Classic Nada is a series wherein we share lost articles from our first ten years, 1997-2007, so that we may simultaneous recall and mock our former selves. Here’s one of only a handful book reviews we mustered during our first seventeen years. Our most recent book review, this one appeared ten years ago. (Incidentally, you read a lot of books and want to review them for us write to editor (at) nadamucho (dot) com.)
“Never Mind the Pollacks!”
By Neal Pollack
Review by Todd Bunker
All art is inherently narcissistic, none more than the popular arts that dominate our culture right now. Narcissistic for the artist, sure—they’re the ones shouting, “Look at me world, I’ve got something to say!” But also for the consumers who use art as a mirror to measure against their lives.
Neal Pollack sets his sights firmly on self-referential pop art with “Never Mind the Pollacks!”, a satirical journey through the history of rock and roll as loosely narrated by Paul St. Pierre, a prestigious rock critic tracing the footsteps of the book’s subject: the quixotic, infamous rock critic named… Neal Pollack.
What appears to be the ultimate in self-indulgence—naming the protagonist after yourself—Is just par for the Pollack satirical course. By removing the false barrier between author and character, he turns the aforementioned mirror towards a modern culture obsessed with reality TV, and the possibility that anyone could be a star. Now more than ever, art is an unabashed opportunity to put ourselves in some sort of grand context of human existence.
It would be nearly impossible to talk about this book without falling into a landslide of pop culture references, since not only does the subject matter itself do so on almost every page, but the basic building blocks of the book do as well. Pollack the Critic is the love child of Forrest Gump and Lester Bangs, blindly careening throughout the most important watersheds in rock history, and influencing them with his savant-like ability to distill The True Spirit of Rock ‘N’ Roll. From the early days of Memphis, where Elvis runs over and kills Pollack’s father, through the folk years of Dylan, onward with Lou Reed and the New York Scene extending in the 1970s (all with brief stops in London, as musical movements dictate), and on through the LA punk scene of the 1980s and grunge-era Seattle, Pollack the Critic just can’t help being in the right place at the right time.
All of this allows Pollack the Novelist to throw stones at the pretentiousness of rock stars and the critics who would elevate them—and by association, themselves—Into something holy. What could’ve been a terrible exercise in mining a well-known subject for easy laughs (see: Mel Brooks), in the hands of Pollack turns into a well thought-out commentary on the myriad contradictions that have existed in the Rock world since it turned southern “black music” into a mainstream, corporate entertainment sector.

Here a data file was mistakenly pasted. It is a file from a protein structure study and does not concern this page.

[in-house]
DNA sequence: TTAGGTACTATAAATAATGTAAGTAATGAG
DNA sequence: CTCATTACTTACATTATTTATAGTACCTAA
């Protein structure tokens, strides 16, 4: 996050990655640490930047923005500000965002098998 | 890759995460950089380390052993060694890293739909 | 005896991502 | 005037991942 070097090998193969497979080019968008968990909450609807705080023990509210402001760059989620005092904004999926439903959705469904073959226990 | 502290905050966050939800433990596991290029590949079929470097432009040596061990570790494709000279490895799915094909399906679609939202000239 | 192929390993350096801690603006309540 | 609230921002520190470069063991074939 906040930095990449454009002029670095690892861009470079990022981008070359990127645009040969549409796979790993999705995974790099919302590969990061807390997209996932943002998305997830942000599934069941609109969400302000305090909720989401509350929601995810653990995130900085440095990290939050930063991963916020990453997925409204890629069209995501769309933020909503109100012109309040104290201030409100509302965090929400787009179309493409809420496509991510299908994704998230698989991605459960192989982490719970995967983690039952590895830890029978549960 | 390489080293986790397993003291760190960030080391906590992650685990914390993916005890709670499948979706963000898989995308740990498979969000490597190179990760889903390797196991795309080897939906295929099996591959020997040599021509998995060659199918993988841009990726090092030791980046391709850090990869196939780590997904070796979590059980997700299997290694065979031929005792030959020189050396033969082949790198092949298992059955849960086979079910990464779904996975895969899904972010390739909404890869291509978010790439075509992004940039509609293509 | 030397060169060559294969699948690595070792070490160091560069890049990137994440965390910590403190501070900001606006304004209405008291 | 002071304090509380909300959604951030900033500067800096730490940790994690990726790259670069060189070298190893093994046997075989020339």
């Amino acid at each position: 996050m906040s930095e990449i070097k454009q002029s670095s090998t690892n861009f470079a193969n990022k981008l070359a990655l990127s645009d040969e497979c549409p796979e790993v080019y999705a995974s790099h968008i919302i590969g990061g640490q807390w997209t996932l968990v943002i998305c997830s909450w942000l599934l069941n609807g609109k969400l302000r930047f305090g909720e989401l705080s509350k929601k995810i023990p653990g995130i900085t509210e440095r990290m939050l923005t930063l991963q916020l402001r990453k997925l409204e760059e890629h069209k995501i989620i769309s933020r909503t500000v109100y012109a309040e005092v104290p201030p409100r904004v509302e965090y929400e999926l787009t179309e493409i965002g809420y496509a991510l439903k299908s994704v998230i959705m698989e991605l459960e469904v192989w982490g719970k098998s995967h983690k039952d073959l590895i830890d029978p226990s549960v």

The real joy in reading “Never Mind…” comes from Pollack the Novelist’s ability to satirize on an all-encompassing level, snatching universals at will from the collective conscious of post-war America to embellish the framework of the rock and roll story line. As well, his careful rendering of each episode illustrates a broad knowledge of rock history that goes well beyond the surface. Not only do we get the facts, but the tone, the feeling has been carefully considered in each encounter with these legends of rock. Pollack’s ability to fabricate the scenes so believably, as well as his excellent ability to turn a phrase, saves what could’ve been a trite attempt at cashing in on nostalgia.
Accompanying the book is a CD (sold separately!) filled with songs pulled straight from the pages on the novel. Each song is a sort of style parody (to borrow a term from Weird Al) from the different periods that Pollack the Critic visits in the story. Pollack actually penned and sings the songs, and as terrible as that sounds, it’s an enjoyable novelty if nothing else.
The book itself balances precariously between novel and novelty, almost what some might categorize as the modern genre of “creative nonfiction”. Certainly great art is a mirror of the times it lives in, culturally, artistically, and aesthetically. But fiction in particular connotes something made of these elements in a more abstract manner, as opposed being so reliant on historical context. “Never Mind…” does a great job reflecting the self-referential times we live in, the love of irony, the omnipresent retro/nostalgia factor in art and fashion. Because it has no intention of changing your life or weighing on your mind after you close the cover, (that would be pretentious in both Pollacks’ minds, it seems), it serves the purpose of what appears to be Pollack’s definition of the best kind of rock and roll: A well-executed, if sometimes messy, pleasant diversion.